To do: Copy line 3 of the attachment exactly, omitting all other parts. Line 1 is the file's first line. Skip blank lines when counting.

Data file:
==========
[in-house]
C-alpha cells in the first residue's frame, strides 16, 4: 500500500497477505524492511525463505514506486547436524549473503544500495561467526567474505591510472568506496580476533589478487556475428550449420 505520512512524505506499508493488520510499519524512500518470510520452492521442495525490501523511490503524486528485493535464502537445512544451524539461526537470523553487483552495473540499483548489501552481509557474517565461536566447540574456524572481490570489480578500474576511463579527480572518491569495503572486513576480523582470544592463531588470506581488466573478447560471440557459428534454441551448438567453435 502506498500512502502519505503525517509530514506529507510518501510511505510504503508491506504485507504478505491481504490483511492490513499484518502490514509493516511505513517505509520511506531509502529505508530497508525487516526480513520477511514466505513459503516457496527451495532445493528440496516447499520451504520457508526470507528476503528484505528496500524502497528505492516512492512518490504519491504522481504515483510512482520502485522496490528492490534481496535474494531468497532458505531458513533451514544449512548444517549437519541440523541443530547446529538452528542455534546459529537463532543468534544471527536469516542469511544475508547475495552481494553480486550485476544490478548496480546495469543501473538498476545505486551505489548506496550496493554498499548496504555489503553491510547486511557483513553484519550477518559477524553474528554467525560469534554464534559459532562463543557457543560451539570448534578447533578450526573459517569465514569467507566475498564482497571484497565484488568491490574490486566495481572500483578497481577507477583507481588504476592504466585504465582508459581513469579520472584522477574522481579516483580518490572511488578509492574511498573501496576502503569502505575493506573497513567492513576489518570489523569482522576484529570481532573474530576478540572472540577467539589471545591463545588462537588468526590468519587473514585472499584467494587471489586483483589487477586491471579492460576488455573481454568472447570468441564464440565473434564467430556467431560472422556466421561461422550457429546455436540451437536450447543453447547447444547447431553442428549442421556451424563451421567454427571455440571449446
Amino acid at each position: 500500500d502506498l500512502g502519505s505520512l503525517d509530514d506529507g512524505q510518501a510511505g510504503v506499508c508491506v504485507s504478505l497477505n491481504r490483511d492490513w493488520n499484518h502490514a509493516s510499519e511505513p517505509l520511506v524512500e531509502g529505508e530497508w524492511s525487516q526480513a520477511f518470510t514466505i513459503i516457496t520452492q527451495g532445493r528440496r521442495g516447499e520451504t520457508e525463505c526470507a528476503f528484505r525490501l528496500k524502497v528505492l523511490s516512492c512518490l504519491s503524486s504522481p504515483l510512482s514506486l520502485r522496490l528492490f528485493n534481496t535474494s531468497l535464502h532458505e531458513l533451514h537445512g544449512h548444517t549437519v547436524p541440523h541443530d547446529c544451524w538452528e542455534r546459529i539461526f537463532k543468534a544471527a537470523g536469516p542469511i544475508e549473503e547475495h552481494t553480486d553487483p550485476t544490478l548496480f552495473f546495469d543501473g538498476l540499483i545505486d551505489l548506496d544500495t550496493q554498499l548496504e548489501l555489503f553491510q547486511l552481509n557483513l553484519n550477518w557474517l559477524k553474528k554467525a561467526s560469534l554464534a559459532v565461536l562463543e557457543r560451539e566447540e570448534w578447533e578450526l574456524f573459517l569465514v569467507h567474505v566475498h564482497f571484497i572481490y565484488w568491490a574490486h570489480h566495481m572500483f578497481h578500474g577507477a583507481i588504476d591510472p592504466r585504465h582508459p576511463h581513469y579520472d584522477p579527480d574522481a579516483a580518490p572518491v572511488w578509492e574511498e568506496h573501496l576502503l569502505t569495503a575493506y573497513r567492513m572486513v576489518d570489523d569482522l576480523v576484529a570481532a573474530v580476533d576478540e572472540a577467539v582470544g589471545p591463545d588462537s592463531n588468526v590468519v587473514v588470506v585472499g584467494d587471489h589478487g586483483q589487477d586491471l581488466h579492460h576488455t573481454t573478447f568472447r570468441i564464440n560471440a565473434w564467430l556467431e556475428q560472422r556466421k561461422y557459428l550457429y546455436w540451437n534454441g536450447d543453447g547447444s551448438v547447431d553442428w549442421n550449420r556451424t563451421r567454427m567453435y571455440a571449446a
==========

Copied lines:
Amino acid at each position: 500500500d502506498l500512502g502519505s505520512l503525517d509530514d506529507g512524505q510518501a510511505g510504503v506499508c508491506v504485507s504478505l497477505n491481504r490483511d492490513w493488520n499484518h502490514a509493516s510499519e511505513p517505509l520511506v524512500e531509502g529505508e530497508w524492511s525487516q526480513a520477511f518470510t514466505i513459503i516457496t520452492q527451495g532445493r528440496r521442495g516447499e520451504t520457508e525463505c526470507a528476503f528484505r525490501l528496500k524502497v528505492l523511490s516512492c512518490l504519491s503524486s504522481p504515483l510512482s514506486l520502485r522496490l528492490f528485493n534481496t535474494s531468497l535464502h532458505e531458513l533451514h537445512g544449512h548444517t549437519v547436524p541440523h541443530d547446529c544451524w538452528e542455534r546459529i539461526f537463532k543468534a544471527a537470523g536469516p542469511i544475508e549473503e547475495h552481494t553480486d553487483p550485476t544490478l548496480f552495473f546495469d543501473g538498476l540499483i545505486d551505489l548506496d544500495t550496493q554498499l548496504e548489501l555489503f553491510q547486511l552481509n557483513l553484519n550477518w557474517l559477524k553474528k554467525a561467526s560469534l554464534a559459532v565461536l562463543e557457543r560451539e566447540e570448534w578447533e578450526l574456524f573459517l569465514v569467507h567474505v566475498h564482497f571484497i572481490y565484488w568491490a574490486h570489480h566495481m572500483f578497481h578500474g577507477a583507481i588504476d591510472p592504466r585504465h582508459p576511463h581513469y579520472d584522477p579527480d574522481a579516483a580518490p572518491v572511488w578509492e574511498e568506496h573501496l576502503l569502505t569495503a575493506y573497513r567492513m572486513v576489518d570489523d569482522l576480523v576484529a570481532a573474530v580476533d576478540e572472540a577467539v582470544g589471545p591463545d588462537s592463531n588468526v590468519v587473514v588470506v585472499g584467494d587471489h589478487g586483483q589487477d586491471l581488466h579492460h576488455t573481454t573478447f568472447r570468441i564464440n560471440a565473434w564467430l556467431e556475428q560472422r556466421k561461422y557459428l550457429y546455436w540451437n534454441g536450447d543453447g547447444s551448438v547447431d553442428w549442421n550449420r556451424t563451421r567454427m567453435y571455440a571449446a